(graph,
      BeliefPropagation.computeFactorMessages(
      graph,
      BeliefPropagation.createInitialVariableMessages(graph, random),
      graph.factors))
  }

  type TState[V <: DiscreteVariable, F <: DiscreteFactor[V]] = (DiscreteFactorGraph[V,F],Map[(F,V),DiscreteMessage])
}
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1  
Could you give one or few examples of your large type signatures? –  CheatEx Aug 17 '11 at 8:47
    
Your type signatures are only unmanageable because you've chosen incredibly long names like FloodingBeliefPropagationStepper.TState. And if you're after a high-performance solution, using DiscreteVariable instead of Int or somesuch is likely to cause the largest performance hit (unless you actually need to do very little with the variables). So far, the code looks like it's written to maximize abstraction not performance. So how worried should you really be about performance? –  Rex Kerr Aug 17 '11 at 15:55
    
@Rex DiscreteVariable is only a description of the variable itself and does not hold any state (the concrete data structures for holding the state of a computation are created at a lower level from the "problem specification" that is described by the graph). And indeed you're looking at an abstraction class and the computations are at a lower level, like in BeliefPropagation. –  ziggystar Aug 17 '11 at 16:43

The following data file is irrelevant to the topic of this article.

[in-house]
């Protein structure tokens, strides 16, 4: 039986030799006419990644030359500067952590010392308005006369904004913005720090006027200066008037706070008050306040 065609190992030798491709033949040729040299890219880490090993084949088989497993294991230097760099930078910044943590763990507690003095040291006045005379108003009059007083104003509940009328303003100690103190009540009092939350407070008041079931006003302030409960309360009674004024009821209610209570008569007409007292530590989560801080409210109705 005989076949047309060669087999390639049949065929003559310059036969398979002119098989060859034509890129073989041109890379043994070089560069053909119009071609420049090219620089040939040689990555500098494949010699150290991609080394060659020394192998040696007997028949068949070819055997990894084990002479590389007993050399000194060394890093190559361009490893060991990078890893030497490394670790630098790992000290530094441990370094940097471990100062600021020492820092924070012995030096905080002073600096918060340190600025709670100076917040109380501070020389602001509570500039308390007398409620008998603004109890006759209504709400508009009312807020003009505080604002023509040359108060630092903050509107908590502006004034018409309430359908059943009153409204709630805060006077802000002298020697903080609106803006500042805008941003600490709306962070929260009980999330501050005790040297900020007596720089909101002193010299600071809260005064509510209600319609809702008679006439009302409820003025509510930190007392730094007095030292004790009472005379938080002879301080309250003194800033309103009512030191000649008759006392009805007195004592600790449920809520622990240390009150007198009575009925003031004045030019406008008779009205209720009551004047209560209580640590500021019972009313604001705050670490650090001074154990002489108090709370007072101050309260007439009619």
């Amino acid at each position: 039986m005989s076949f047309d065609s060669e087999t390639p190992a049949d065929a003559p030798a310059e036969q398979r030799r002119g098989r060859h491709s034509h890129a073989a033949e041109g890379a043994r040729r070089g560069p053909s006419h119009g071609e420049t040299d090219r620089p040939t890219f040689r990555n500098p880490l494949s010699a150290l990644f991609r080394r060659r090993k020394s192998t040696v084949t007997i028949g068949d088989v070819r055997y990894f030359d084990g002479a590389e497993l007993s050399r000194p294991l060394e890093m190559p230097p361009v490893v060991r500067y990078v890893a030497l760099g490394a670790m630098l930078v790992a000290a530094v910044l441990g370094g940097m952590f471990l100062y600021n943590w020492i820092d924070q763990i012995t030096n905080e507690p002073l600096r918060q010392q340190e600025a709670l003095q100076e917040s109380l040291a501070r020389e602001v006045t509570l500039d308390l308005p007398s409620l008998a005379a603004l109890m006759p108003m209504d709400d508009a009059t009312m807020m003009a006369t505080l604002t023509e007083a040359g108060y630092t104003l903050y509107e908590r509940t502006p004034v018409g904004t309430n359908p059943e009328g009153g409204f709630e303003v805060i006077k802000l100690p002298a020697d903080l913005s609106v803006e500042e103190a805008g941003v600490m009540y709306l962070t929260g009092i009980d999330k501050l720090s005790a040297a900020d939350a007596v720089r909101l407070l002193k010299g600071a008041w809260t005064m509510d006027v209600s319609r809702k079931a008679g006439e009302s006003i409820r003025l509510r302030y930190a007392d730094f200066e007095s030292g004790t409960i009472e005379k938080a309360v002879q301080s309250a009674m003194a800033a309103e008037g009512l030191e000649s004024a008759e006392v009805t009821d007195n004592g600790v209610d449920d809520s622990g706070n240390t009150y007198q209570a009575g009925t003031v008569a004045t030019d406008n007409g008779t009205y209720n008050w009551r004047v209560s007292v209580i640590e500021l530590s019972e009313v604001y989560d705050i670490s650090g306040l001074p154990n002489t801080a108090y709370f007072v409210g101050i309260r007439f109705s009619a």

@ziggystar - Okay, in that case it's rather hard to tell whether using Scalaz will negatively affect performance, because you haven't given any details about what sorts of computations are being performed. The answer is thus "maybe". –  Rex Kerr Aug 17 '11 at 17:34
1  
As someone who writes a great deal of high-performance code, I can assure you that if you are not carefully packaging your data into primitive types which you compute on mutably, your code will in most cases perform poorly compared to, say, C++. Scalaz is no exception. I cannot yet comment on the relative performance of Scalaz vs. non-Scalaz functional immutable styles, though, which is why this is a comment not an answer. –  Rex Kerr Aug 18 '11 at 14:56

1 Answer 1

Regarding Question One:

There will be some overhead by wrapping your computations into monads, applicatives, functors and other functional vodoo. But so does wrapping your computations into procedures, methods, objects.

The question's core is, how small the computation has to be, so that the wrapping starts to be noticeable. That's something noone will be to tell you without knowing some details of your project. However due to Scala's hybrid nature you don't have to go monads all the way down. It's quite possible to use the scalaz-like style for the higher-level compositions of your computations and use locally-contained mutable state where performance requires it.

Regarding Question Two:

Since I have no clue of the nature of your type signatures, if scalaz will help you by generalizing computations or if you will have to type your way around Scala's limited support for partial type constructor application.

If your type signatures go out of hand, I suggest that you try to declare type alias in a package object and use these.

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I was also thinking to apply the functional stuff only to the higher levels but wondered whether it is possible. Thanks for assuring me. –  ziggystar Aug 17 '11 at 8:34